Late Cretaceous turmoil in the southern high latitudes: a story of environmental stress, basin restriction and  deltaic sedimentation from IODP Site U1512, Bight Basin, Australia

Carmine C. Wainman1 and Peter J. McCabe1

1Australian School of Petroleum and Energy Resources, University of Adelaide, Adelaide, Australia

The Bight Basin is a relatively poorly explored basin that developed during the break-up of Australia and Antarctica. The basin hosts a 15 km thick deltaic succession deposited during the height of the Cretaceous Greenhouse. Although there have been extensive seismic investigations and a few provenance studies from cuttings in the region, there is little well data and core material to undertake detailed investigations through this sequence. At Site U1512 offshore of southern Australia, IODP Expedition 369 recovered a 690 m thick succession of lower Turonian to upper Santonian silty claystone with only a few thin beds of glauconitic and sideritic sandstone (<32 cm thick). This core provides the most comprehensive record of depositional and paleoenvironmental events obtained from the Bight Basin. Clay-rich sedimentary facies and a dominance of agglutinated benthic foraminifera suggest the succession was rapidly deposited by hyperpycnal and hypopycnal flows in a marine prodelta setting, presumably in response to high terrestrial runoff. Organic geochemical and palynofacies data indicate sustained fluvial input into the basin with increases in delivery of plant-derived material. Marine-algal input slowly increases from the Turonian into the Santonian as indicated from C27/C29 steranes ratios between 1 and 1.5. Pristane/phytane ratios (1.73 to 0.13) in conjunction with common glauconite and pyrite reveal the basin became more dysoxic and restricted during Turonian and Coniacian times before slowly opening up during the Santonian. This was possibly due to the combined effect of a eustatic lowstand during the late Turonian, unstable patterns in oceanic circulation and increasing continental influence. Provenance studies from analysis of detrital zircons from the Coniacian part of the succession show that sediment was derived from similar sources determined for the Santonian to Maastrichtian succession in the nearby Gnarlyknots 1A well. Sediment was not only derived from the Whitsunday Large Igneous Province (~125–95 Ma) and the New England Fold Belt (~300–200 Ma) to the northeast, but also from the Albany-Fraser Orogen (~1.3–1.0 Ga) to the west. The gradual switch in sedimentary provenance during the Late Cretaceous was likely related to exhumation and erosion of these regions during the rifting of Zealandia off southeastern Gondwana. Evidence from Site U1512 suggests the basin was fed by two or more large transcontinental rivers that entered the restricted basin that were present before the break-up of Australia and Antarctica. These records offer a new understanding of Gondwanan paleogeography and our understanding of marginal marine settings in the southern high latitudes during the Cretaceous Greenhouse.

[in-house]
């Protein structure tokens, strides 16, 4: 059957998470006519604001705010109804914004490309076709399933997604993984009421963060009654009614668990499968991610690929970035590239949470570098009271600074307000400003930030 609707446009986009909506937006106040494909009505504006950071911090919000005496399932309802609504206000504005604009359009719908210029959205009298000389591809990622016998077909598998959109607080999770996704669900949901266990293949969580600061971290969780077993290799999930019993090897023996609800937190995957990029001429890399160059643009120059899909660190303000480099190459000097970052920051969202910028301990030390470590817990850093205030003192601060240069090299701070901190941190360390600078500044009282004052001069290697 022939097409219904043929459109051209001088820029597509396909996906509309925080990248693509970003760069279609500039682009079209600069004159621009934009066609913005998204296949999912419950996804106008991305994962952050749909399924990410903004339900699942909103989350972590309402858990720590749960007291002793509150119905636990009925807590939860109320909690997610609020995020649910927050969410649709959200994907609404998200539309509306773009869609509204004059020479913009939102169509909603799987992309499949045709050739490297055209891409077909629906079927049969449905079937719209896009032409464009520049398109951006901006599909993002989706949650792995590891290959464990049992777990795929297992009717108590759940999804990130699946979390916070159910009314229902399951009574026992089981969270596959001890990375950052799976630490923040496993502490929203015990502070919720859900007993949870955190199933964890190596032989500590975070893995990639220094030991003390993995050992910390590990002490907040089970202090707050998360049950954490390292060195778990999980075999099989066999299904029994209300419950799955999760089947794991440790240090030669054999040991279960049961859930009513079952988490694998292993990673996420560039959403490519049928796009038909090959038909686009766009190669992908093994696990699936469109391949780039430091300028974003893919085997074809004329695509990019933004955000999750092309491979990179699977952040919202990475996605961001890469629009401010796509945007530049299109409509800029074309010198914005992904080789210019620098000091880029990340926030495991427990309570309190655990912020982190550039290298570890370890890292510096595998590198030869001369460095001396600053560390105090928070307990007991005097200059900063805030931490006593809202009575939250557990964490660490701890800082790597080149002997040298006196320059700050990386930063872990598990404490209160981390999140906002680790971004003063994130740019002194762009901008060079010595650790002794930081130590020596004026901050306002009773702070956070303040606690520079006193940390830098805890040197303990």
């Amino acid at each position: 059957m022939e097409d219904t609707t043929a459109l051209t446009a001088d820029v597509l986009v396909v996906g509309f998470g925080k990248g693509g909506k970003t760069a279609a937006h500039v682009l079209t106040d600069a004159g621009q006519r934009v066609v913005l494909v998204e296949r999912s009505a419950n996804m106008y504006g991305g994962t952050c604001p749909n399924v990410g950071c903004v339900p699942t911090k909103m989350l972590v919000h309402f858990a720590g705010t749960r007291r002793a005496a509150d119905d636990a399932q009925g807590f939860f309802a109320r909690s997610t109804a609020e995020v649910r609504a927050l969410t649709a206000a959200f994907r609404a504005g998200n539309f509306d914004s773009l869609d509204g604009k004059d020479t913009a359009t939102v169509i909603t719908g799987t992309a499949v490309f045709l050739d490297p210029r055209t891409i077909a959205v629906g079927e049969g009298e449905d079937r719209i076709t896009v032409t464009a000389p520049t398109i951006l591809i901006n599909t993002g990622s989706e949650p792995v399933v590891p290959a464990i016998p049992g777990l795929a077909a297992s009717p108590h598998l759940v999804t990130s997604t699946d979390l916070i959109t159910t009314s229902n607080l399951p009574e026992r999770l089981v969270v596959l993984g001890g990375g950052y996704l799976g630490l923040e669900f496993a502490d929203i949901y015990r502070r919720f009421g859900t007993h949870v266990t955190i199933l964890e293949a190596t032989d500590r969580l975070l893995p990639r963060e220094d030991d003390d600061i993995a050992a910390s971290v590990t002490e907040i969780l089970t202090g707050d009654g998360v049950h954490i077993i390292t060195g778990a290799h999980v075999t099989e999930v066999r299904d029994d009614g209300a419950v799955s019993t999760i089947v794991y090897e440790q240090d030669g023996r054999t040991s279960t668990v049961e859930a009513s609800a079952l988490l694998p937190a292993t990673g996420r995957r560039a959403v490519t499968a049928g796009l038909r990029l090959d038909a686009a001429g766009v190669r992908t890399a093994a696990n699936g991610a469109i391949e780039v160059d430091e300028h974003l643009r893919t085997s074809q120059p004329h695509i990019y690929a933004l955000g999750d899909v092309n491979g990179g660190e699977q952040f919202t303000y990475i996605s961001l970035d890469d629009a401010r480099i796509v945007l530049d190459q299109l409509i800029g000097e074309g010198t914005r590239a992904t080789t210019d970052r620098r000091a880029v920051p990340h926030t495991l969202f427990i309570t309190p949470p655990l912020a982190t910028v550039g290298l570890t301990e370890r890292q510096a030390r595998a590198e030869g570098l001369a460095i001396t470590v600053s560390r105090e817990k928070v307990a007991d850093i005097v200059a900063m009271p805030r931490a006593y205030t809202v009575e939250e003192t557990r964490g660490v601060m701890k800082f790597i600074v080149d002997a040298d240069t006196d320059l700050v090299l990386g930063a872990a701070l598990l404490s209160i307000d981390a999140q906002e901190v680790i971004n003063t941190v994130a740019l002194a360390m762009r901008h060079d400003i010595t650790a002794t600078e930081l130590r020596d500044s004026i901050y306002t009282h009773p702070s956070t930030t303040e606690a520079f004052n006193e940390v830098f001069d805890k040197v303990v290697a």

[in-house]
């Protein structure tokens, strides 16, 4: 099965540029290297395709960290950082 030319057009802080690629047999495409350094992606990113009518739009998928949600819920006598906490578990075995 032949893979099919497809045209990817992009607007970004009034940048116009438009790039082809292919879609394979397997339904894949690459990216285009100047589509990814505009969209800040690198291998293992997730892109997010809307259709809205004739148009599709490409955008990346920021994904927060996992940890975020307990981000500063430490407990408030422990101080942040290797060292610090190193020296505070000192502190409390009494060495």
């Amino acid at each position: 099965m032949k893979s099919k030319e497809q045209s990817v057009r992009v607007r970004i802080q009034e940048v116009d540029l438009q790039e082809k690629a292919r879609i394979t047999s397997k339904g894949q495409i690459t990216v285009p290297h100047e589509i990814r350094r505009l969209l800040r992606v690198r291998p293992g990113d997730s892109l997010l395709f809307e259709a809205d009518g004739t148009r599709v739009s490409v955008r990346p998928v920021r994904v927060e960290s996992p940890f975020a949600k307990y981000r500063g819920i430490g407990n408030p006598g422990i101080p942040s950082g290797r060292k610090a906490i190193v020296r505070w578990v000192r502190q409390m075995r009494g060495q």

I am a Visiting Research Fellow at the University of Adelaide. I completed my PhD at the same university and received an MSci in Geology from the University of Southampton. My research focuses on Permian and Jurassic coal-bearing strata in Australia, and the Mesozoic evolution of Australia’s southern margin.

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